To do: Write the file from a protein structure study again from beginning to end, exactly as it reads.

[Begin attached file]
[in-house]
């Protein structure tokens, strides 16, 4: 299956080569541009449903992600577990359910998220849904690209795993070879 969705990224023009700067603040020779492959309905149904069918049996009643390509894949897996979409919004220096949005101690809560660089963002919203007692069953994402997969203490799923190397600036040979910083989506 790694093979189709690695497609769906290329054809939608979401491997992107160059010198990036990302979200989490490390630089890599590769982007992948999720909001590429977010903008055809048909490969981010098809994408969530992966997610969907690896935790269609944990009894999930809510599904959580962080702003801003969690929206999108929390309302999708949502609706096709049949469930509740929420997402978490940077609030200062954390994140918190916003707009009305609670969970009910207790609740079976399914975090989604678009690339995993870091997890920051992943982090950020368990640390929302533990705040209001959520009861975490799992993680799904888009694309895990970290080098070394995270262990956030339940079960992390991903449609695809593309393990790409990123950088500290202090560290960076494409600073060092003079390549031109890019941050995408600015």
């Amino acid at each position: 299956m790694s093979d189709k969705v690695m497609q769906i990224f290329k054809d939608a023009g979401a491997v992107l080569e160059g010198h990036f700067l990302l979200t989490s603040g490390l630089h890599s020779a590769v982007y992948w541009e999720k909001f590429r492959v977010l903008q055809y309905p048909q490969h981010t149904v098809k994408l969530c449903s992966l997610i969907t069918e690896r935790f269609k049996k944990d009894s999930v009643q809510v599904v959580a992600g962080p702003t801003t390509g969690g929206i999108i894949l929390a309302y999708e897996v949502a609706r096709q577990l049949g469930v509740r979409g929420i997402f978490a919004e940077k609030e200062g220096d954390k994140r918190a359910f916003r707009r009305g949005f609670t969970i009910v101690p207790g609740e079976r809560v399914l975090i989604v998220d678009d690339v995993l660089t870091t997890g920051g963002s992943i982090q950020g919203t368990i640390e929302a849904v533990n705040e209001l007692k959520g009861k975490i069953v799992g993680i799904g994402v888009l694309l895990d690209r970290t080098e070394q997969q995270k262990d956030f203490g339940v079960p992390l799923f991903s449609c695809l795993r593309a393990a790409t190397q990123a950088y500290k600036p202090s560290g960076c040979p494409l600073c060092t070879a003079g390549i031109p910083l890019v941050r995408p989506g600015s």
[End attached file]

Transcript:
[in-house]
């Protein structure tokens, strides 16, 4: 299956080569541009449903992600577990359910998220849904690209795993070879 969705990224023009700067603040020779492959309905149904069918049996009643390509894949897996979409919004220096949005101690809560660089963002919203007692069953994402997969203490799923190397600036040979910083989506 790694093979189709690695497609769906290329054809939608979401491997992107160059010198990036990302979200989490490390630089890599590769982007992948999720909001590429977010903008055809048909490969981010098809994408969530992966997610969907690896935790269609944990009894999930809510599904959580962080702003801003969690929206999108929390309302999708949502609706096709049949469930509740929420997402978490940077609030200062954390994140918190916003707009009305609670969970009910207790609740079976399914975090989604678009690339995993870091997890920051992943982090950020368990640390929302533990705040209001959520009861975490799992993680799904888009694309895990970290080098070394995270262990956030339940079960992390991903449609695809593309393990790409990123950088500290202090560290960076494409600073060092003079390549031109890019941050995408600015």
């Amino acid at each position: 299956m790694s093979d189709k969705v690695m497609q769906i990224f290329k054809d939608a023009g979401a491997v992107l080569e160059g010198h990036f700067l990302l979200t989490s603040g490390l630089h890599s020779a590769v982007y992948w541009e999720k909001f590429r492959v977010l903008q055809y309905p048909q490969h981010t149904v098809k994408l969530c449903s992966l997610i969907t069918e690896r935790f269609k049996k944990d009894s999930v009643q809510v599904v959580a992600g962080p702003t801003t390509g969690g929206i999108i894949l929390a309302y999708e897996v949502a609706r096709q577990l049949g469930v509740r979409g929420i997402f978490a919004e940077k609030e200062g220096d954390k994140r918190a359910f916003r707009r009305g949005f609670t969970i009910v101690p207790g609740e079976r809560v399914l975090i989604v998220d678009d690339v995993l660089t870091t997890g920051g963002s992943i982090q950020g919203t368990i640390e929302a849904v533990n705040e209001l007692k959520g009861k975490i069953v799992g993680i799904g994402v888009l694309l895990d690209r970290t080098e070394q997969q995270k262990d956030f203490g339940v079960p992390l799923f991903s449609c695809l795993r593309a393990a790409t190397q990123a950088y500290k600036p202090s560290g960076c040979p494409l600073c060092t070879a003079g390549i031109p910083l890019v941050r995408p989506g600015s």